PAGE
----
There was a slightly embarrassing moment for Okada towards the end as he was supposed to Dropkick SANADA to save Eagles from the Skull End only to mistime it, missing by a good foot. Thankfully, SANADA didn’t bump, and Okada popped up to hit it properly. Not that it made a difference, SANADA would tap Eagles out seconds later.

Verdict: Three And A Quarter Stars

SANADA and Okada played off that slight botch by having Okada go for a bunch of Dropkicks after the match only for SANADA to slip out of the way of every single one. Meanwhile, EVIL and Kota got stiff in the background, the big goth slapping Ibushi to fire him up.

Hirooki Goto defeated Shingo Takagi

You can shove all your fancy grappling and high flying up your arse, Goto and Shingo were out here to dish out a beating. It was two thick and grunty men running into each other to find out who would fall over first.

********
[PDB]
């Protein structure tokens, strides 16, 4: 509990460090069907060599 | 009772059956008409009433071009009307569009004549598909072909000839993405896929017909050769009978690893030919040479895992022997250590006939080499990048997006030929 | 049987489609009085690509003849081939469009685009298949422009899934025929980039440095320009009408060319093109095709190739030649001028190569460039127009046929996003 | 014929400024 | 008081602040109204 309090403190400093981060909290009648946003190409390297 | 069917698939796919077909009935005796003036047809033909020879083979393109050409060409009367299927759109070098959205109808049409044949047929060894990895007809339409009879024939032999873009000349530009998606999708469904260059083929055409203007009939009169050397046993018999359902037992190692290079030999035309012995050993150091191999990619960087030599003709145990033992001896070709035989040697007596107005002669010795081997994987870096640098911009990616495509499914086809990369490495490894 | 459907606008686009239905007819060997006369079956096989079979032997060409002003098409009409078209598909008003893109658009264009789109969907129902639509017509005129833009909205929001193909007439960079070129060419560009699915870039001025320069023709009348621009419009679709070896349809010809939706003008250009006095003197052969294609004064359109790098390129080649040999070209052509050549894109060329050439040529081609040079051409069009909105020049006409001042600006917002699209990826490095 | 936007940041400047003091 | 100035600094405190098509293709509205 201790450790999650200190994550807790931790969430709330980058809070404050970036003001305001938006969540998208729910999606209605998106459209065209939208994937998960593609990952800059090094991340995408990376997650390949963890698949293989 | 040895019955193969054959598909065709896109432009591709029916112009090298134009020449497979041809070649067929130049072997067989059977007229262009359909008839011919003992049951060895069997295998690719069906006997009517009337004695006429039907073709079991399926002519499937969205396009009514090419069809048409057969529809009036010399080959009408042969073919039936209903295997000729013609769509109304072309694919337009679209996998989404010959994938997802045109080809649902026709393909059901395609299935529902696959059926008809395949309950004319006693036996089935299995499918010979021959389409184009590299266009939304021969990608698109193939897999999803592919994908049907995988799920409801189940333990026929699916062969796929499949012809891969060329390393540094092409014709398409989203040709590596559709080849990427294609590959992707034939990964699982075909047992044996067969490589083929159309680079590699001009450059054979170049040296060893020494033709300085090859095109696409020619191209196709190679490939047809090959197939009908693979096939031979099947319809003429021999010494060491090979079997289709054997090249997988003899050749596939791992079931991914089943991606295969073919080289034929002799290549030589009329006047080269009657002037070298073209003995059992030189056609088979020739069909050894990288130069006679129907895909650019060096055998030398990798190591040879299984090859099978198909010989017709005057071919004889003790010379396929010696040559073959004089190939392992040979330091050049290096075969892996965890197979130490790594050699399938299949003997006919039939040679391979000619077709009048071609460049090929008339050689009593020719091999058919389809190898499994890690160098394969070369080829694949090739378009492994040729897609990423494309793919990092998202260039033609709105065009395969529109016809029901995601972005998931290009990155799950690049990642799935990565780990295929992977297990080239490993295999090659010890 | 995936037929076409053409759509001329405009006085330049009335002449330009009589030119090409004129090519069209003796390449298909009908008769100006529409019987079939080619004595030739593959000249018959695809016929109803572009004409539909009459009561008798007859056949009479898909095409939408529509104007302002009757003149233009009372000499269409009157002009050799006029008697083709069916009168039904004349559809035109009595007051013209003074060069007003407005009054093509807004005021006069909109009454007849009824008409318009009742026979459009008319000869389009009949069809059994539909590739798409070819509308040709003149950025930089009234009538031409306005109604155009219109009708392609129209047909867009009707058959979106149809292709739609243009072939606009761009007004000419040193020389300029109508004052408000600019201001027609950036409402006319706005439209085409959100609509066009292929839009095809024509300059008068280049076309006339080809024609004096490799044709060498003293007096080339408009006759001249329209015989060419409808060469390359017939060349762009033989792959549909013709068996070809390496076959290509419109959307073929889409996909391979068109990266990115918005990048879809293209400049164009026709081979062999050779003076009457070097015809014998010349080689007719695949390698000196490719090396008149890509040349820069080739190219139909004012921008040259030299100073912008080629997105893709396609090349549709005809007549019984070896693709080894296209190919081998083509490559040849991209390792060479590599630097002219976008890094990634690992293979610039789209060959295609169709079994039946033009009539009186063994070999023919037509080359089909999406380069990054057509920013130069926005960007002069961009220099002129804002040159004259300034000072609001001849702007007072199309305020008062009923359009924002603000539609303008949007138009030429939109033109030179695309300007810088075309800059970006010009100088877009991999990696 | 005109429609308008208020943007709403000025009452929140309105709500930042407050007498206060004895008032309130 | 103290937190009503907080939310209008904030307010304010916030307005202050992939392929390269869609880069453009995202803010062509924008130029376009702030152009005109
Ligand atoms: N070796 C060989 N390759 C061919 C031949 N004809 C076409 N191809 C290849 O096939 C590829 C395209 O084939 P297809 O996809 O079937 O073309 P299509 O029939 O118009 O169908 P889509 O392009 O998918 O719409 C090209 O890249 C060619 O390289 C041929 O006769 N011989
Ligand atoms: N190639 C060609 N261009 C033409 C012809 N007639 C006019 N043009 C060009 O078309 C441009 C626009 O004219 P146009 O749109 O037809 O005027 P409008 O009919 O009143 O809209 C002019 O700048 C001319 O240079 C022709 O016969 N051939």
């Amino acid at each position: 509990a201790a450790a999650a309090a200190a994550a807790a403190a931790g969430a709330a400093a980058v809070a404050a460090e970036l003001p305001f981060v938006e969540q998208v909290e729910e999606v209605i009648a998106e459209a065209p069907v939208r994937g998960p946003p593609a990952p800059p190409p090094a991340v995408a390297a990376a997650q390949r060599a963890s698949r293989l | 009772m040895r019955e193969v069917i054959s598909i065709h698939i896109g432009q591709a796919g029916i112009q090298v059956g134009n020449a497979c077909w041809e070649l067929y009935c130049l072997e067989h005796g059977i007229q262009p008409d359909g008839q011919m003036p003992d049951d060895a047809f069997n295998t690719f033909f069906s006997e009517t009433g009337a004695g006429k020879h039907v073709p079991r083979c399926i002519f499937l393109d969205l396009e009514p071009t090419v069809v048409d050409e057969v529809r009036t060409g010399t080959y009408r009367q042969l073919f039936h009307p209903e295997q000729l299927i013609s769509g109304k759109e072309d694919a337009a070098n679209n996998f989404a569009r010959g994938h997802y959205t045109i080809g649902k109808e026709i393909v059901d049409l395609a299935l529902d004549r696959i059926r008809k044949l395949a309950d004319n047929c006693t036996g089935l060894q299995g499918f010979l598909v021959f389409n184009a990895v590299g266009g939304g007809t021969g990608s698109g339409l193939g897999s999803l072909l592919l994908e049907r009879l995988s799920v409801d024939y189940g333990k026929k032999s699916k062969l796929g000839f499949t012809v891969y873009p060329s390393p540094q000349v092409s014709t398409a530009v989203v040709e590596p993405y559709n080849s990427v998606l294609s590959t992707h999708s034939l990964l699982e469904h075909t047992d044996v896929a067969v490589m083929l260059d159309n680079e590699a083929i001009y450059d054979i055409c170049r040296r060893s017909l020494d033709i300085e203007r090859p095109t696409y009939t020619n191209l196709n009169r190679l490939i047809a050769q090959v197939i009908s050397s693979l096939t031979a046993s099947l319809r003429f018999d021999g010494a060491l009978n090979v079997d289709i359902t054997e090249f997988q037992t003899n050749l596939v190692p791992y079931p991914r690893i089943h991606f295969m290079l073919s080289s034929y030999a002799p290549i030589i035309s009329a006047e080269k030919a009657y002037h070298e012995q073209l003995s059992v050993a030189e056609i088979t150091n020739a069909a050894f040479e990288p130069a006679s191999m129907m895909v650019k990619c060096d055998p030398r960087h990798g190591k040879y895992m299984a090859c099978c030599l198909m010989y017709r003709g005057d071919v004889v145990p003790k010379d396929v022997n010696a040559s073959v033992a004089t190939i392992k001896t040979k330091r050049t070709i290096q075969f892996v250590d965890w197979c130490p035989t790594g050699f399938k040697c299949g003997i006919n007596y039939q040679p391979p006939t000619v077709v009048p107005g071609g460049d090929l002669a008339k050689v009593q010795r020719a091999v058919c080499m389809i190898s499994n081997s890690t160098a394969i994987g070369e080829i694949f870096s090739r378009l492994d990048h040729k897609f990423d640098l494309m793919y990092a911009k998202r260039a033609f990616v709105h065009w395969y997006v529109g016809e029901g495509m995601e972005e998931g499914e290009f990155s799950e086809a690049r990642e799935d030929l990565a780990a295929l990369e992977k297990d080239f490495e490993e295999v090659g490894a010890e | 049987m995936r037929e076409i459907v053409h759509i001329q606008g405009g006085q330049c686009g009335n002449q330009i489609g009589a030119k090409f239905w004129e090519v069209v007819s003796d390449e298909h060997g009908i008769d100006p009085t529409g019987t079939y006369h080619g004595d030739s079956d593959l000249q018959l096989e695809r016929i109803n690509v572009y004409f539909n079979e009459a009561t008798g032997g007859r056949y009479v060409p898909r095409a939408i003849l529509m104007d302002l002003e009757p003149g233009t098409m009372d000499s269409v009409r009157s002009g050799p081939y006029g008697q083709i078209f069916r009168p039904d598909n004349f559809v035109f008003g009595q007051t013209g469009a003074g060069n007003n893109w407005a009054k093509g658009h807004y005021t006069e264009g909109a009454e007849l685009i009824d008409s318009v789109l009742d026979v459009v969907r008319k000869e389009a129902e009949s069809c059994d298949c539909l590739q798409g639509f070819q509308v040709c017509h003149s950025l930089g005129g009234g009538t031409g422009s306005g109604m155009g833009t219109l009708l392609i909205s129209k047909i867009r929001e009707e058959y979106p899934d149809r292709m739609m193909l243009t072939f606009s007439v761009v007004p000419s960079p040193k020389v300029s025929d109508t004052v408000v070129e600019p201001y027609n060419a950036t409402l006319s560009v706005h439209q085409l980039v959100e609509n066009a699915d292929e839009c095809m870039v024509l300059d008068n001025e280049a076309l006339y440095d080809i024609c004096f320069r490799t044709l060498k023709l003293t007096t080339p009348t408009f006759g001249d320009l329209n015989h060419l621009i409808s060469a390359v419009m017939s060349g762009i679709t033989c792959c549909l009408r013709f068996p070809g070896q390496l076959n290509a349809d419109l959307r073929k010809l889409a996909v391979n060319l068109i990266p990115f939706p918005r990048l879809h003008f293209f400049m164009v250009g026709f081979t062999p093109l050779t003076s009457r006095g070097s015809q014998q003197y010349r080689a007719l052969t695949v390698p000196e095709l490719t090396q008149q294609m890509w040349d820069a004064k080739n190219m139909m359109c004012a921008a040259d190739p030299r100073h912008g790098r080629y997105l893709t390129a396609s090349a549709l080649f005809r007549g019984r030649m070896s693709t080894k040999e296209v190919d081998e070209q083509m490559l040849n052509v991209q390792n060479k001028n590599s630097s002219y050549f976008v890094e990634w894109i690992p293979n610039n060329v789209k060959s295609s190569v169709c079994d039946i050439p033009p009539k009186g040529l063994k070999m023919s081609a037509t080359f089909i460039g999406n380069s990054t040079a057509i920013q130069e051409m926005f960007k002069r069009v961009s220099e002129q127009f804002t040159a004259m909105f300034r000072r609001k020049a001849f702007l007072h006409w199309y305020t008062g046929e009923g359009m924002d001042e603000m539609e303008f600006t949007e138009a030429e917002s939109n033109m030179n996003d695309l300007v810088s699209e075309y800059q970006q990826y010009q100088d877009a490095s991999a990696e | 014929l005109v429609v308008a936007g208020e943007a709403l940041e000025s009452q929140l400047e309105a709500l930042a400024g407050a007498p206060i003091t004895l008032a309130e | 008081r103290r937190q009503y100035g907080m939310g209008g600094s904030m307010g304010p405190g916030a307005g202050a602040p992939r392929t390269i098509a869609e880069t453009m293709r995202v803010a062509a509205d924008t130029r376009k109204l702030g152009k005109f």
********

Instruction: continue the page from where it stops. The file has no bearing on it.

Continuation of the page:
It led to a match where every move looked like it hurt. Lariats, elbows, punches and kicks, they were all delivered with a bit of spice and plenty of follow-through. These two don’t wrestle, they fight, and when they got up to full-speed, it was like two freight trains running into each other, except entertaining and not a horrifying bloodbath.

By the end, they were just beating the shit out of each other. Two absolute warriors, throwing everything they had as Pumping Bombers looked likely to remove heads and kicks were delivered with a satisfying thud. They were battling to see who could hit their finisher first, Shingo managing to hit a Rope-Assisted GTR of his own, only for Goto to return with an amazing looking Shouten Kai.